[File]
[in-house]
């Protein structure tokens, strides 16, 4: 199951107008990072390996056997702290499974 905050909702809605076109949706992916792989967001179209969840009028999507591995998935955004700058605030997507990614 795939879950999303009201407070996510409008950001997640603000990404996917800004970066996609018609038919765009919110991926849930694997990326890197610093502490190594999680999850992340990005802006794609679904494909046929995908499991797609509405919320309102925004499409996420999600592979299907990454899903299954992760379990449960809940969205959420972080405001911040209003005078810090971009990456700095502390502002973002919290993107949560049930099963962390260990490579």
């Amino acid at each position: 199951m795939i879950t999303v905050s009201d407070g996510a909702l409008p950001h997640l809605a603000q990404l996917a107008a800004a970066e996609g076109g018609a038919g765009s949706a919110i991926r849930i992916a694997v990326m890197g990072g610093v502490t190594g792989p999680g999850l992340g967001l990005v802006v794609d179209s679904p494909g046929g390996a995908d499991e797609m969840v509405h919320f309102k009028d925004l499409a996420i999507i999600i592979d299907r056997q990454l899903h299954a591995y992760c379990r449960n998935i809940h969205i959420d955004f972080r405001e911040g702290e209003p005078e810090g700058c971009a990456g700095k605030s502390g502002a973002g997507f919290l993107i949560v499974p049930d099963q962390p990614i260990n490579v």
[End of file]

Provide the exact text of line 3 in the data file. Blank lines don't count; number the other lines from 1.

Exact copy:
């Amino acid at each position: 199951m795939i879950t999303v905050s009201d407070g996510a909702l409008p950001h997640l809605a603000q990404l996917a107008a800004a970066e996609g076109g018609a038919g765009s949706a919110i991926r849930i992916a694997v990326m890197g990072g610093v502490t190594g792989p999680g999850l992340g967001l990005v802006v794609d179209s679904p494909g046929g390996a995908d499991e797609m969840v509405h919320f309102k009028d925004l499409a996420i999507i999600i592979d299907r056997q990454l899903h299954a591995y992760c379990r449960n998935i809940h969205i959420d955004f972080r405001e911040g702290e209003p005078e810090g700058c971009a990456g700095k605030s502390g502002a973002g997507f919290l993107i949560v499974p049930d099963q962390p990614i260990n490579v």